If one explores the Internet in the political field, a common terminology floats around in groups considered leftist known as the idea of “left unity”. While the ideal of this has positive sentiment that should be recognized and aimed for; the practicality of this idea proves insufficient when actually confronting the ideas of radical and revolutionary change. The problem tends to arise, particularly online, as a result of the ideological differences of the various groups on the left and what becomes considered sectarian conflicts in which arguments of history or long-term mentalities (such as state versus stateless tendencies) result in a paradoxical dead end. This dead end creates repercussions in which failure to organize in real life with those who could easily deal with common goals and common aims ultimately dis-empowers and neuters radical change and revolutionary momentum.
It brings to light the need for diplomacy as a cornerstone of revolutionary movement and collective organizational building. We must recognize that around the world, but in particularly the United States, large-scale movements will have to occur through building coalitions, confederations, and federations between organizations and individuals towards a unified end. The material conditions of the United States has always been built off of federations and coalitions coming together to overcome the challenges of the era. The Great Railroad Strike of 1877 was the closest the United States ever came to full on revolution; and it embodied the unified strength of state and stateless socialists working side-by-side. This event not only demonstrated their unifying capabilities by achieving the first ever Full General Strike; it also demonstrated how quickly a revolutionary wave could sweep over the United States, spreading across seven states and numerous cities, towns, and villages. It also saw the creation of the St. Louis commune, the closest any US city has come to creating a legitimate worker Soviet. It is through this example that we must recognize collective unity as a means of building a unified front.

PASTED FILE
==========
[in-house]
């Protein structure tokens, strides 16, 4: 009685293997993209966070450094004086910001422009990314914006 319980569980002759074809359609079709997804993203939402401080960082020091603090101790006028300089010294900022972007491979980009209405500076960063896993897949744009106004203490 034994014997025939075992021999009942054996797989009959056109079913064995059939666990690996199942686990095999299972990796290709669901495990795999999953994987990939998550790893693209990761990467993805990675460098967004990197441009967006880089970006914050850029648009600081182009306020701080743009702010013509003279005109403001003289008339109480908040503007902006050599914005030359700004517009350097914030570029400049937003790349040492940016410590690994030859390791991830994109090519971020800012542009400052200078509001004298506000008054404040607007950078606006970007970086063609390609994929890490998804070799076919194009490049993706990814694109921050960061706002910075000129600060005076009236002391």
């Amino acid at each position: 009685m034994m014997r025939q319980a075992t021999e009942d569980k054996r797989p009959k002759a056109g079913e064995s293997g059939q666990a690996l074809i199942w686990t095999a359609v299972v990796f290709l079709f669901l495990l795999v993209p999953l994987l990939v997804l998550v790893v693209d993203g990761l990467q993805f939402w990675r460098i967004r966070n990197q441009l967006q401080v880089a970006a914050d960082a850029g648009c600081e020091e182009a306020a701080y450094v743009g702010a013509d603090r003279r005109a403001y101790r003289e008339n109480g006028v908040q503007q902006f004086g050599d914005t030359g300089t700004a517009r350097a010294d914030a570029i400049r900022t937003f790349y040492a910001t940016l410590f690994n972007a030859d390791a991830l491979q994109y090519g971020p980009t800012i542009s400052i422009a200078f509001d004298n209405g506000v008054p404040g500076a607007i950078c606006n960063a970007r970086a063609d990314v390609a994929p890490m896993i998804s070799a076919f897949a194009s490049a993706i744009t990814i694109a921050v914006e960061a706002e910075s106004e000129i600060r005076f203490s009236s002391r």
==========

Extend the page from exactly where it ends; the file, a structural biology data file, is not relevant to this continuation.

This is not the idea of some Utopian Unity where everyone gets along with each other and everything magically gets better. This is recognizing the similarities and commonality outweigh the differences. We must not mistaken the flaws of individuals who corrupt organizations for the organizations or the ideologies themselves. Shitty people must be addressed and removed as barriers to the causes of liberation and revolution. But that does not automatically imply that organizations or ideologies that these shitty people originated from are to be blamed for their shitty nature. A principled radical and revolutionary must be recognized in the face of unprincipled barriers. An ideology does not equal an individual. One can critique and have differences in ideological tendencies while still working side-by-side with them. In fact, this is the greatest chances of removing unprincipled individuals from organizational action.